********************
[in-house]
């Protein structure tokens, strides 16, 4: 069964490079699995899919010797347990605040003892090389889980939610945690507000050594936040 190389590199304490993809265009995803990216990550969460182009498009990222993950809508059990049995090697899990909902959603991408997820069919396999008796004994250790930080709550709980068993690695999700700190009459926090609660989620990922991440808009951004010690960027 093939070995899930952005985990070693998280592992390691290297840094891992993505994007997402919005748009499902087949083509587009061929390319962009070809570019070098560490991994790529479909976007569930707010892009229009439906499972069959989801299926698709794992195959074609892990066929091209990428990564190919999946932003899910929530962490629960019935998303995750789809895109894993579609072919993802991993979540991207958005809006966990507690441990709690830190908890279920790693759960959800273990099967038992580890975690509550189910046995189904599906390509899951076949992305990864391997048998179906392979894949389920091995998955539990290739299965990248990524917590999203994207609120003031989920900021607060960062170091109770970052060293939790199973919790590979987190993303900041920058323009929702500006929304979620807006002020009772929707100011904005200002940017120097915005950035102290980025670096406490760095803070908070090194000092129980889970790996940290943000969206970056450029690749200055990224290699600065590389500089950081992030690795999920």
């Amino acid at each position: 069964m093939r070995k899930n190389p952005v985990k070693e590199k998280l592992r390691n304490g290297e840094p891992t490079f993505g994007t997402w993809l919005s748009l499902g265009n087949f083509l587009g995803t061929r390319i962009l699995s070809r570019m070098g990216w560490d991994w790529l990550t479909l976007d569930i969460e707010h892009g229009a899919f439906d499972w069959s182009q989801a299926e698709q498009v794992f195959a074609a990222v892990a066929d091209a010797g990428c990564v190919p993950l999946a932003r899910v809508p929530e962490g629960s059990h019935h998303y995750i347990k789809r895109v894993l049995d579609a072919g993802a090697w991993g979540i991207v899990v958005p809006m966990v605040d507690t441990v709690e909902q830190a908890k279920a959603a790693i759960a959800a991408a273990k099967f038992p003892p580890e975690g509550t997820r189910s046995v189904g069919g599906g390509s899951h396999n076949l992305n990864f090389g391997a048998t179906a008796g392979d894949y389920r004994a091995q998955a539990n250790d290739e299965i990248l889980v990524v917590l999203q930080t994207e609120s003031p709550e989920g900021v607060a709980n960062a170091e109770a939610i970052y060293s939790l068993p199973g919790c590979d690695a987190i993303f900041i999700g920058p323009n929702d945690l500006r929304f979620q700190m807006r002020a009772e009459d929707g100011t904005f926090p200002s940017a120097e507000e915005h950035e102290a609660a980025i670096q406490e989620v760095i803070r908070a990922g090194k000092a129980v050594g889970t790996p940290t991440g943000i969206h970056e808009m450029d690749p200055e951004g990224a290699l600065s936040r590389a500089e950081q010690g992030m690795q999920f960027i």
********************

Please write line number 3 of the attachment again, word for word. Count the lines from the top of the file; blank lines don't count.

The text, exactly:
């Amino acid at each position: 069964m093939r070995k899930n190389p952005v985990k070693e590199k998280l592992r390691n304490g290297e840094p891992t490079f993505g994007t997402w993809l919005s748009l499902g265009n087949f083509l587009g995803t061929r390319i962009l699995s070809r570019m070098g990216w560490d991994w790529l990550t479909l976007d569930i969460e707010h892009g229009a899919f439906d499972w069959s182009q989801a299926e698709q498009v794992f195959a074609a990222v892990a066929d091209a010797g990428c990564v190919p993950l999946a932003r899910v809508p929530e962490g629960s059990h019935h998303y995750i347990k789809r895109v894993l049995d579609a072919g993802a090697w991993g979540i991207v899990v958005p809006m966990v605040d507690t441990v709690e909902q830190a908890k279920a959603a790693i759960a959800a991408a273990k099967f038992p003892p580890e975690g509550t997820r189910s046995v189904g069919g599906g390509s899951h396999n076949l992305n990864f090389g391997a048998t179906a008796g392979d894949y389920r004994a091995q998955a539990n250790d290739e299965i990248l889980v990524v917590l999203q930080t994207e609120s003031p709550e989920g900021v607060a709980n960062a170091e109770a939610i970052y060293s939790l068993p199973g919790c590979d690695a987190i993303f900041i999700g920058p323009n929702d945690l500006r929304f979620q700190m807006r002020a009772e009459d929707g100011t904005f926090p200002s940017a120097e507000e915005h950035e102290a609660a980025i670096q406490e989620v760095i803070r908070a990922g090194k000092a129980v050594g889970t790996p940290t991440g943000i969206h970056e808009m450029d690749p200055e951004g990224a290699l600065s936040r590389a500089e950081q010690g992030m690795q999920f960027i």